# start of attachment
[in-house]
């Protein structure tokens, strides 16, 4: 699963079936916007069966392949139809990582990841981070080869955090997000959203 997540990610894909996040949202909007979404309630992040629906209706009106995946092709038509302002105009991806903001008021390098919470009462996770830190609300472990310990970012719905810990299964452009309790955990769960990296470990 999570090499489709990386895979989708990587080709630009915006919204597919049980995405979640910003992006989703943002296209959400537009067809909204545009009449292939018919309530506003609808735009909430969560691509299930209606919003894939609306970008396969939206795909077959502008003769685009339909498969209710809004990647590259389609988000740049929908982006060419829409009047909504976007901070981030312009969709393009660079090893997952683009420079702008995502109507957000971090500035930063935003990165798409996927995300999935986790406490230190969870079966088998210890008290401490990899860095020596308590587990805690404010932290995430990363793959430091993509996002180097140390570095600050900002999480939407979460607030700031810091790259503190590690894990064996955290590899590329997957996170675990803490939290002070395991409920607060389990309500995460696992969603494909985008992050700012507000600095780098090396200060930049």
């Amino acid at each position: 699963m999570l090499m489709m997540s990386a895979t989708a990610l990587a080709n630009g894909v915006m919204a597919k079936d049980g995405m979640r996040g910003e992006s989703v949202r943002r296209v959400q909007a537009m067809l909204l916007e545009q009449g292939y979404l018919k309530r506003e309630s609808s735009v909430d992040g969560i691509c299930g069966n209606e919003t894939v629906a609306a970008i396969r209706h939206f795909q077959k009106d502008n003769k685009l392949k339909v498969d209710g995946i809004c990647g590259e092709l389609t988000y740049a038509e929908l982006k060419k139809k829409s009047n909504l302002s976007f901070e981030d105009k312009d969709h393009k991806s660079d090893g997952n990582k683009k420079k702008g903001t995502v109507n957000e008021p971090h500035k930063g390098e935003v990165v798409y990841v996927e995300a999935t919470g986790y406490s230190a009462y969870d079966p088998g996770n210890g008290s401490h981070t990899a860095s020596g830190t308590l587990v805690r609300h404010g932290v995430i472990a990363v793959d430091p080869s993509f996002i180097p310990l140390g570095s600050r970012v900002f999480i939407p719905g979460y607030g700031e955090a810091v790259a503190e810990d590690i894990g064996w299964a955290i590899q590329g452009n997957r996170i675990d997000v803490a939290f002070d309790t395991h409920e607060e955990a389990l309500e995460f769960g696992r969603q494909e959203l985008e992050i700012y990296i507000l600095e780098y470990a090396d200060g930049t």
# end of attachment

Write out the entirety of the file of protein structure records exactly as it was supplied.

[in-house]
């Protein structure tokens, strides 16, 4: 699963079936916007069966392949139809990582990841981070080869955090997000959203 997540990610894909996040949202909007979404309630992040629906209706009106995946092709038509302002105009991806903001008021390098919470009462996770830190609300472990310990970012719905810990299964452009309790955990769960990296470990 999570090499489709990386895979989708990587080709630009915006919204597919049980995405979640910003992006989703943002296209959400537009067809909204545009009449292939018919309530506003609808735009909430969560691509299930209606919003894939609306970008396969939206795909077959502008003769685009339909498969209710809004990647590259389609988000740049929908982006060419829409009047909504976007901070981030312009969709393009660079090893997952683009420079702008995502109507957000971090500035930063935003990165798409996927995300999935986790406490230190969870079966088998210890008290401490990899860095020596308590587990805690404010932290995430990363793959430091993509996002180097140390570095600050900002999480939407979460607030700031810091790259503190590690894990064996955290590899590329997957996170675990803490939290002070395991409920607060389990309500995460696992969603494909985008992050700012507000600095780098090396200060930049």
């Amino acid at each position: 699963m999570l090499m489709m997540s990386a895979t989708a990610l990587a080709n630009g894909v915006m919204a597919k079936d049980g995405m979640r996040g910003e992006s989703v949202r943002r296209v959400q909007a537009m067809l909204l916007e545009q009449g292939y979404l018919k309530r506003e309630s609808s735009v909430d992040g969560i691509c299930g069966n209606e919003t894939v629906a609306a970008i396969r209706h939206f795909q077959k009106d502008n003769k685009l392949k339909v498969d209710g995946i809004c990647g590259e092709l389609t988000y740049a038509e929908l982006k060419k139809k829409s009047n909504l302002s976007f901070e981030d105009k312009d969709h393009k991806s660079d090893g997952n990582k683009k420079k702008g903001t995502v109507n957000e008021p971090h500035k930063g390098e935003v990165v798409y990841v996927e995300a999935t919470g986790y406490s230190a009462y969870d079966p088998g996770n210890g008290s401490h981070t990899a860095s020596g830190t308590l587990v805690r609300h404010g932290v995430i472990a990363v793959d430091p080869s993509f996002i180097p310990l140390g570095s600050r970012v900002f999480i939407p719905g979460y607030g700031e955090a810091v790259a503190e810990d590690i894990g064996w299964a955290i590899q590329g452009n997957r996170i675990d997000v803490a939290f002070d309790t395991h409920e607060e955990a389990l309500e995460f769960g696992r969603q494909e959203l985008e992050i700012y990296i507000l600095e780098y470990a090396d200060g930049t």